Murphy, Robinson shun referendum on watershed plan
Davis calls for people to vote on issue
The watershed conservation district plan over the last few months has been the biggest talking point in Charles County among citizens and officials.
Since the turn of the year, the Charles County Planning Commission has held public hearings and work sessions on the zoning text amendment to determine what changes need to be made to it before it is suitable to send back to the Charles County Board of Commissioners.
But during Monday’s meeting where final recommendations were made, the subject of putting the amendment up to referendum on a ballot came up, but failed to move forward in a motion.
Now, with the planning commission’s recommendations complete, it is up to the county commissioners to determine if referendum is necessary. And, as it stands right now, it seems the answer would remain no.
The watershed conservation district is part of the
county’s comprehensive plan, and aims to protect a section of the western part of the county from development near the Mattawoman Creek watershed. Supporters of the plan say the WCD is needed to protect the environmentally sensitive area to overdevelopment, while opponents say the plan infringes on property rights and see it as government overreach.
Elected officials are elected to make decisions for the people, County Commissioners’ President Peter Murphy (D) said. A decision on a land use policy of this magnitude, he said, is something that takes more than a vote to figure out.
“We see how it ties into education and transportation and public safety and the environment and all of those factors. And we understand the budget implications of it,” Murphy said.
Often times, he said, when people vote on referendum items, they do not have the opportunity to grasp the “big picture” of the item because of other responsibilities and time constraints. That has to be considered, he said.
County Commissioner Ken Robinson (D) agreed and said elected officials are elected by people to do their jobs, not place new items on the ballot. Placing an item on referendum like the watershed conservation district would be an unprecedented step for the county, he said.
“I don’t think we’ve ever had a land use policy go on referendum,” he said.
Murphy said it is still unclear to the county whether the item can even be put on referendum despite the effort from Planning Commissioner Wayne Magoon to recommend it to the commissioners on Monday night.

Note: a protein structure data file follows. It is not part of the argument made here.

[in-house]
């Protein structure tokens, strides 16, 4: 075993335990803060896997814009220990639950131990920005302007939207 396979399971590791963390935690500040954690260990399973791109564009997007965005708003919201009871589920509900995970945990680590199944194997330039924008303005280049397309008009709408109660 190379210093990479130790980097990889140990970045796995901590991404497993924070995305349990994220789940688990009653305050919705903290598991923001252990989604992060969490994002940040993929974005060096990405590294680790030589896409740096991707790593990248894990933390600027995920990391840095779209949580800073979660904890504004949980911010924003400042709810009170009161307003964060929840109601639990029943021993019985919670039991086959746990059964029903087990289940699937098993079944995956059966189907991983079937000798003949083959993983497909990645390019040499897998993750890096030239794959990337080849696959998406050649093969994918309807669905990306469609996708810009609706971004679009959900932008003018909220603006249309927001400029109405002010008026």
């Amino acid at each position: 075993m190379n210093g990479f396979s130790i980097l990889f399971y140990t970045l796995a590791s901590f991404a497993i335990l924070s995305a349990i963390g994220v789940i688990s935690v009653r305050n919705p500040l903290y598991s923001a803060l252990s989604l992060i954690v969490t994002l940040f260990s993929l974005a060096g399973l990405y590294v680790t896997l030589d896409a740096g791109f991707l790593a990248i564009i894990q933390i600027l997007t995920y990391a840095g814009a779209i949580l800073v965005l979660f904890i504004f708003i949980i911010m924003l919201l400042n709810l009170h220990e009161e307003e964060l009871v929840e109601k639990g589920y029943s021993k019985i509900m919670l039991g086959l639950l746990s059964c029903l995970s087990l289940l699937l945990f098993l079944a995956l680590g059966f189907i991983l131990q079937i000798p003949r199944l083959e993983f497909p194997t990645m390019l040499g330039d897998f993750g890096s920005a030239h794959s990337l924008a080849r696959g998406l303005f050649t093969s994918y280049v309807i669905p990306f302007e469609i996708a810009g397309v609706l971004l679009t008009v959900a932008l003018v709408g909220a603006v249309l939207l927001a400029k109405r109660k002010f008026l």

Deputy County Attorney Elizabeth Theobalds said that is still something the county attorney’s staff is reviewing.
“This is something that our office is investigating,” she said.
If it can go, Murphy said, there will be a process that comes with it. And if anyone wants to do that, he said, they would have to follow that process. But the process would likely go into the county’s timeline for making a final decision on the amendment.
Murphy said the county would like to be finished with the item by the summer, but a referendum would extend it long beyond that point. The overall comprehensive plan has been in the works for “years and years and years,” he said. This would just be another extension, he said, onto the delay from the 2011 plan.
“I’m going to move ahead based on what we know, which is the next step is we get those recommendations and start our process,” Murphy said. “I’d love to get it done no later than June.”
But County Commissioner Debra Davis (D) said the idea of a referendum is “long overdue for these land use issues” despite not having operated that way in the past.
The county has a history of “electing extremists,” Davis said and the county owes it to their citizens to have “a more balanced” preservation plan.
“All of our property rights are at risk,” Davis said.
The biggest argument in support of a referendum, Davis said, is that the amendment’s supporters would have to explain why they support the issue and why it has been created. That has not happened yet, she said.
This is a policy many people consider “racist and red-lining one part of the county,” she said. People have major concerns about how it will affect the county’s future growth potential and, in turn, its economy.
But this is a case, she said, where people need to let the county know of their concerns. “The precedent it would set would be the people’s voice would be heard,” she said.
“In a democratic society in mid-election, what is left to do when there are such extreme positions?” Davis said.
There are people both for and against the issue, Davis said, and if the supporters of the WCD believe their support outweighs its opposition then there should be no issue with a vote.
However, Robinson said, the claim that there is a wide ranging opposition to the amendment may not be true. The support may be loud, he said, but that does not mean it is the largest.
And before any referendum decision is made, if there is one to be made, he said, the commissioners still need to determine what the final amendment will look like.
But Davis said, ultimately, once it is decided, it should be left up to the citizens.
“The people’s voice would rule,” she said.